Who is your music idol? Have you met him/her? If so, did you completely nerd out or keep your cool?

There are many musical heroes to me. Elvis Presley was the biggest one and I regret that I never met him. I did see him perform in concert three times, and I am grateful for that.

I’ve actually met a few of my other heroes: Roy Acuff, Bill Monroe and B.B. King. With Acuff and Monroe, I interviewed them during my radio career, so it is my hope that I was cool (on the outside, at least). With B.B. King, I was able to shake his hand and chat with him on two different occasions. Each time, we talked about being from Mississippi and had very pleasant and brief conversations.

What’s your favorite bit of performing advice?

Here are two pieces of advice that I have tried to live by:

1. When Minnie Pearl was nervous about her first appearance on the Grand Ole Opry, the “Solemn Old Judge” George D. Hay, the founder of the Opry, told her, “Go out there and love the audience, and they’ll love you back.”

2. In Will Rogers’ autobiography, he writes: “I learned the secret of the show business: I learned when to get off. It’s the fellow that knows when to quit that the audience wants more of.” I put that one in a little frame and I keep it on my desk. It not only applies to performances, but I use the same philosophy when I write my blog.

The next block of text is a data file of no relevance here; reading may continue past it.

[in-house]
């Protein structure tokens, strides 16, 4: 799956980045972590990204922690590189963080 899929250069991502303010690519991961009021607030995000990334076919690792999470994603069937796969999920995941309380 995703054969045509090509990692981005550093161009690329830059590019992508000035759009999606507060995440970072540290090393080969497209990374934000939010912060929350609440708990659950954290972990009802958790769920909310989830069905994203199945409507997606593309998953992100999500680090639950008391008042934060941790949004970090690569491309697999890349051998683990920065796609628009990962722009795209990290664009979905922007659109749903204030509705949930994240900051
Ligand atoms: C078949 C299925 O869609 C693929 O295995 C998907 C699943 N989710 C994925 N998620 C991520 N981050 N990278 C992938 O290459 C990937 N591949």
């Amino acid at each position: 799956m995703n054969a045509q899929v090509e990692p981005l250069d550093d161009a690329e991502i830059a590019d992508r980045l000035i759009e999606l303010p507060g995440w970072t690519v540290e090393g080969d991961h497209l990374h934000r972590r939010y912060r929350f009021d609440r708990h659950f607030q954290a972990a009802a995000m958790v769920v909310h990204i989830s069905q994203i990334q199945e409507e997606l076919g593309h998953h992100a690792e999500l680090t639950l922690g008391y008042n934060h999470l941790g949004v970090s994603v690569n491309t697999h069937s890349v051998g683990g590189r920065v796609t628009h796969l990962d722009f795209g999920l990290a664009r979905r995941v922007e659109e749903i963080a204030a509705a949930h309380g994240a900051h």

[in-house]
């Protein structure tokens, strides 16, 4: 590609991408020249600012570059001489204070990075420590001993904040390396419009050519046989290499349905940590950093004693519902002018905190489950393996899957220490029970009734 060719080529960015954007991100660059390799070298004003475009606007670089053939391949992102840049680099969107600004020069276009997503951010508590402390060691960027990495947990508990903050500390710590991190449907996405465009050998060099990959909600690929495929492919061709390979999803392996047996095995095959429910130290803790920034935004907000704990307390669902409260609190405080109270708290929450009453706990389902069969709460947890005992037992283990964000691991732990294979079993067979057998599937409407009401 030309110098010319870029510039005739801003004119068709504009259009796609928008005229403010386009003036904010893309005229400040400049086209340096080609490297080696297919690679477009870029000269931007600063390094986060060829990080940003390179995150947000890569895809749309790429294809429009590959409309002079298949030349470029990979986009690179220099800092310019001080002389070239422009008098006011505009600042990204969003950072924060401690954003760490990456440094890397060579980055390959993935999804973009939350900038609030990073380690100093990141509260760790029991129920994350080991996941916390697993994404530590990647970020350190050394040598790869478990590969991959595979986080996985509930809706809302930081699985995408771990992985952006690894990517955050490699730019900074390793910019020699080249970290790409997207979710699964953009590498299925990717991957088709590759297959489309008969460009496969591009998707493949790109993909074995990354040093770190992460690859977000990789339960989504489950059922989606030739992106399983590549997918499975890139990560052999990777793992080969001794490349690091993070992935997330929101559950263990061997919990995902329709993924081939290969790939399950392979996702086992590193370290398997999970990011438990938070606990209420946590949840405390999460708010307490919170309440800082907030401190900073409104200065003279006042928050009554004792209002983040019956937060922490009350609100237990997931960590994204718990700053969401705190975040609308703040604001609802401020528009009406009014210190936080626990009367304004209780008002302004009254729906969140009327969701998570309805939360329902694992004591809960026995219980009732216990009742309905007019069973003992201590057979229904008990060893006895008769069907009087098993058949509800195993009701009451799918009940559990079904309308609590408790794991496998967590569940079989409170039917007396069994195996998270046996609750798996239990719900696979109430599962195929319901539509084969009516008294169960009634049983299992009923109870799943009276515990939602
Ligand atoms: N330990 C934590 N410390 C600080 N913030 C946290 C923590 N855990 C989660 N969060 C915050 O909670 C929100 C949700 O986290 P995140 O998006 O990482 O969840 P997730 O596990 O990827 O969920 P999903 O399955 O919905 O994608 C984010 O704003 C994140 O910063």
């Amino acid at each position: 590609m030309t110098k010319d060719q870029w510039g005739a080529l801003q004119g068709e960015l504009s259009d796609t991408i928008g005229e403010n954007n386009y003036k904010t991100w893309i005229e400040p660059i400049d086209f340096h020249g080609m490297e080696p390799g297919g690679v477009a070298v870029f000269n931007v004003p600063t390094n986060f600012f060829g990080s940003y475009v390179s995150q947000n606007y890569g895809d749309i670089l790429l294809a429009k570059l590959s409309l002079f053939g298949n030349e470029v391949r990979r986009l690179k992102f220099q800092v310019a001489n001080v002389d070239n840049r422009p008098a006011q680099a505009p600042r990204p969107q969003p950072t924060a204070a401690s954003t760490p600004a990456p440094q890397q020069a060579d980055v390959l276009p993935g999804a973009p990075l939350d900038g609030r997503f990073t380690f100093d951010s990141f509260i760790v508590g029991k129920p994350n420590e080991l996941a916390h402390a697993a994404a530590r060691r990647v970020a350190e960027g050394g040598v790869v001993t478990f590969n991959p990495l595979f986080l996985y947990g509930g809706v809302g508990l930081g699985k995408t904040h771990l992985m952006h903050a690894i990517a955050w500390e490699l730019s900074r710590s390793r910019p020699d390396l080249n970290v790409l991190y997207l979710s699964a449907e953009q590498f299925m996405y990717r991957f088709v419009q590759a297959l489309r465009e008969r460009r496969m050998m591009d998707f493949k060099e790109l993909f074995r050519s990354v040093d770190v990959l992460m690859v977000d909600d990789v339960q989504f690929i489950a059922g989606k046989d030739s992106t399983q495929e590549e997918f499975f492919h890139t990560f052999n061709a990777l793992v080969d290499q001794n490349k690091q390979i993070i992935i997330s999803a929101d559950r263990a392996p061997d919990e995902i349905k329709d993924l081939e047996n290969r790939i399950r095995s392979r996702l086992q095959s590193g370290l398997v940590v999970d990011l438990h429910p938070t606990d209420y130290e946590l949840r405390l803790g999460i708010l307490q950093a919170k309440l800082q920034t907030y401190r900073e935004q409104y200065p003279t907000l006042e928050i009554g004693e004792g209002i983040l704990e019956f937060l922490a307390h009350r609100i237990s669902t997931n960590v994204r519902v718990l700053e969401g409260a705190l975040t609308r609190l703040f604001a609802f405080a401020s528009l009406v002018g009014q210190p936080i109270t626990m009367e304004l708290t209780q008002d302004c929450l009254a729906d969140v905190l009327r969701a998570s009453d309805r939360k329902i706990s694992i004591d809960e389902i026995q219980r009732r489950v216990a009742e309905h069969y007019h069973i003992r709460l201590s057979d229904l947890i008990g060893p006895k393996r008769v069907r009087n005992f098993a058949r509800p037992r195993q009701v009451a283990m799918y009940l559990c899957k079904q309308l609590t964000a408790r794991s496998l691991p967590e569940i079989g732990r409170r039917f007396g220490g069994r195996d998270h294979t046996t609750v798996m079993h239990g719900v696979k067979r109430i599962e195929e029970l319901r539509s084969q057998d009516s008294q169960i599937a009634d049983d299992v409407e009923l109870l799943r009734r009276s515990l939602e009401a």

What do you do if your creative juices aren’t flowing?

As I mentioned, I write ideas on scraps of paper and I keep a stack of them on the coffee table in my office where I write. If none of those ideas move me, I pick up my guitar and just start playing songs I enjoy, whether I wrote them or not. It was the joy of music that got me here and it helps to remember that.

Also, I read a lot. Everything from books about professional and personal development to biographies and books on various topics, like the history of New Orleans’ unusual street names.

Finally, I try not to put myself under any pressure to write. I’m a performer, too, so if I don’t have a song to write, I work on my guitar playing or singing.